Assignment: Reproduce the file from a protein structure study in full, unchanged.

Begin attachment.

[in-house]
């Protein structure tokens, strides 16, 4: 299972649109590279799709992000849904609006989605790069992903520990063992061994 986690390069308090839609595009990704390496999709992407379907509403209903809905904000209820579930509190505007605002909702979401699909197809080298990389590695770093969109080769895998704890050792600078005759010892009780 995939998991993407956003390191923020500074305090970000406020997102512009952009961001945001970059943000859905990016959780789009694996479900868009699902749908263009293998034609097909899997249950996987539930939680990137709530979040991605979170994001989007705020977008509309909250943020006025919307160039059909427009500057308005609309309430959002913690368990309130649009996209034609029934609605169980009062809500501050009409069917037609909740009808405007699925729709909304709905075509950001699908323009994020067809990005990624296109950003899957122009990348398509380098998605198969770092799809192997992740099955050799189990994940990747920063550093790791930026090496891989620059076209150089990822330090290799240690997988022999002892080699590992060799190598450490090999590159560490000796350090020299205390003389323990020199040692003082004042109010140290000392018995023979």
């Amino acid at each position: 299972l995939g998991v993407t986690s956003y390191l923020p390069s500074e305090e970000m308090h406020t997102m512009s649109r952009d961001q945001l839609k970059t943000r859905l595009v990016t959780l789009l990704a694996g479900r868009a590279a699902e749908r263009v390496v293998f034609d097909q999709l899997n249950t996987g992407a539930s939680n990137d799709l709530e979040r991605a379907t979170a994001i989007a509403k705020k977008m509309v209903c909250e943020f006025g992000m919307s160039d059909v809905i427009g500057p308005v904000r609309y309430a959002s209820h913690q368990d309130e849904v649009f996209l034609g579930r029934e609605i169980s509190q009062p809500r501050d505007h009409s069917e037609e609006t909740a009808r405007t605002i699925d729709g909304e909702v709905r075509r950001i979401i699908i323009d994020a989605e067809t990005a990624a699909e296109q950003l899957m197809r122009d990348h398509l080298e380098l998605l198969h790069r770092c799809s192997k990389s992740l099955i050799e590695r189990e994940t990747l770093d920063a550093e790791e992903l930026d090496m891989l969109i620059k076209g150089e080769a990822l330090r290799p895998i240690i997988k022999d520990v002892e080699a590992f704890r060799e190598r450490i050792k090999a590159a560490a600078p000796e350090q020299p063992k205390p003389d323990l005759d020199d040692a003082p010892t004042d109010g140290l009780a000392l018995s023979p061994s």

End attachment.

[in-house]
């Protein structure tokens, strides 16, 4: 299972649109590279799709992000849904609006989605790069992903520990063992061994 986690390069308090839609595009990704390496999709992407379907509403209903809905904000209820579930509190505007605002909702979401699909197809080298990389590695770093969109080769895998704890050792600078005759010892009780 995939998991993407956003390191923020500074305090970000406020997102512009952009961001945001970059943000859905990016959780789009694996479900868009699902749908263009293998034609097909899997249950996987539930939680990137709530979040991605979170994001989007705020977008509309909250943020006025919307160039059909427009500057308005609309309430959002913690368990309130649009996209034609029934609605169980009062809500501050009409069917037609909740009808405007699925729709909304709905075509950001699908323009994020067809990005990624296109950003899957122009990348398509380098998605198969770092799809192997992740099955050799189990994940990747920063550093790791930026090496891989620059076209150089990822330090290799240690997988022999002892080699590992060799190598450490090999590159560490000796350090020299205390003389323990020199040692003082004042109010140290000392018995023979």
């Amino acid at each position: 299972l995939g998991v993407t986690s956003y390191l923020p390069s500074e305090e970000m308090h406020t997102m512009s649109r952009d961001q945001l839609k970059t943000r859905l595009v990016t959780l789009l990704a694996g479900r868009a590279a699902e749908r263009v390496v293998f034609d097909q999709l899997n249950t996987g992407a539930s939680n990137d799709l709530e979040r991605a379907t979170a994001i989007a509403k705020k977008m509309v209903c909250e943020f006025g992000m919307s160039d059909v809905i427009g500057p308005v904000r609309y309430a959002s209820h913690q368990d309130e849904v649009f996209l034609g579930r029934e609605i169980s509190q009062p809500r501050d505007h009409s069917e037609e609006t909740a009808r405007t605002i699925d729709g909304e909702v709905r075509r950001i979401i699908i323009d994020a989605e067809t990005a990624a699909e296109q950003l899957m197809r122009d990348h398509l080298e380098l998605l198969h790069r770092c799809s192997k990389s992740l099955i050799e590695r189990e994940t990747l770093d920063a550093e790791e992903l930026d090496m891989l969109i620059k076209g150089e080769a990822l330090r290799p895998i240690i997988k022999d520990v002892e080699a590992f704890r060799e190598r450490i050792k090999a590159a560490a600078p000796e350090q020299p063992k205390p003389d323990l005759d020199d040692a003082p010892t004042d109010g140290l009780a000392l018995s023979p061994s």